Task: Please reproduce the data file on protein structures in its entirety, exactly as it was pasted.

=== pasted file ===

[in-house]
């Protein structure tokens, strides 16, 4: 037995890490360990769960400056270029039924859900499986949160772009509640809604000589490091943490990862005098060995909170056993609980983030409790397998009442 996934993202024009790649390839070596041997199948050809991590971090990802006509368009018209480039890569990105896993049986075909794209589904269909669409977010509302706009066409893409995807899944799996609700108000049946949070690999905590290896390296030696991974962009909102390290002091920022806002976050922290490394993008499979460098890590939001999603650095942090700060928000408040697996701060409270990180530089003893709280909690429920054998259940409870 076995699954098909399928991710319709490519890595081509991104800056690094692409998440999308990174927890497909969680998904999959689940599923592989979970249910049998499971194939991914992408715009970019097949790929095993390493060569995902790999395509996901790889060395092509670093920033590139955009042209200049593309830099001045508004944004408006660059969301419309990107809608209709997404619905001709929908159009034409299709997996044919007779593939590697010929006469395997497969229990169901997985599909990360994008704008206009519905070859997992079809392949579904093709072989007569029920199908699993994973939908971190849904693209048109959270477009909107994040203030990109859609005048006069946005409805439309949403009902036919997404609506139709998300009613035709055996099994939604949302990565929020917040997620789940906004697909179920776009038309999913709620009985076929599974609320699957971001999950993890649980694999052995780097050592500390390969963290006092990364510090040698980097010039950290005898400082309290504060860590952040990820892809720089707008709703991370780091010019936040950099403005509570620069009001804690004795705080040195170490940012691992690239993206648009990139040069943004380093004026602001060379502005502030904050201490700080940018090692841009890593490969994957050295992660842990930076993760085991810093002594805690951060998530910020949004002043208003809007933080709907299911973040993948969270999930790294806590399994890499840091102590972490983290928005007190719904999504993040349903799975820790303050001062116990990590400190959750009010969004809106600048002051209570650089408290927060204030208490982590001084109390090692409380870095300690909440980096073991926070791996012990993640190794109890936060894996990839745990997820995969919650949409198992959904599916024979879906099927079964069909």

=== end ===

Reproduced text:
[in-house]
């Protein structure tokens, strides 16, 4: 037995890490360990769960400056270029039924859900499986949160772009509640809604000589490091943490990862005098060995909170056993609980983030409790397998009442 996934993202024009790649390839070596041997199948050809991590971090990802006509368009018209480039890569990105896993049986075909794209589904269909669409977010509302706009066409893409995807899944799996609700108000049946949070690999905590290896390296030696991974962009909102390290002091920022806002976050922290490394993008499979460098890590939001999603650095942090700060928000408040697996701060409270990180530089003893709280909690429920054998259940409870 076995699954098909399928991710319709490519890595081509991104800056690094692409998440999308990174927890497909969680998904999959689940599923592989979970249910049998499971194939991914992408715009970019097949790929095993390493060569995902790999395509996901790889060395092509670093920033590139955009042209200049593309830099001045508004944004408006660059969301419309990107809608209709997404619905001709929908159009034409299709997996044919007779593939590697010929006469395997497969229990169901997985599909990360994008704008206009519905070859997992079809392949579904093709072989007569029920199908699993994973939908971190849904693209048109959270477009909107994040203030990109859609005048006069946005409805439309949403009902036919997404609506139709998300009613035709055996099994939604949302990565929020917040997620789940906004697909179920776009038309999913709620009985076929599974609320699957971001999950993890649980694999052995780097050592500390390969963290006092990364510090040698980097010039950290005898400082309290504060860590952040990820892809720089707008709703991370780091010019936040950099403005509570620069009001804690004795705080040195170490940012691992690239993206648009990139040069943004380093004026602001060379502005502030904050201490700080940018090692841009890593490969994957050295992660842990930076993760085991810093002594805690951060998530910020949004002043208003809007933080709907299911973040993948969270999930790294806590399994890499840091102590972490983290928005007190719904999504993040349903799975820790303050001062116990990590400190959750009010969004809106600048002051209570650089408290927060204030208490982590001084109390090692409380870095300690909440980096073991926070791996012990993640190794109890936060894996990839745990997820995969919650949409198992959904599916024979879906099927079964069909």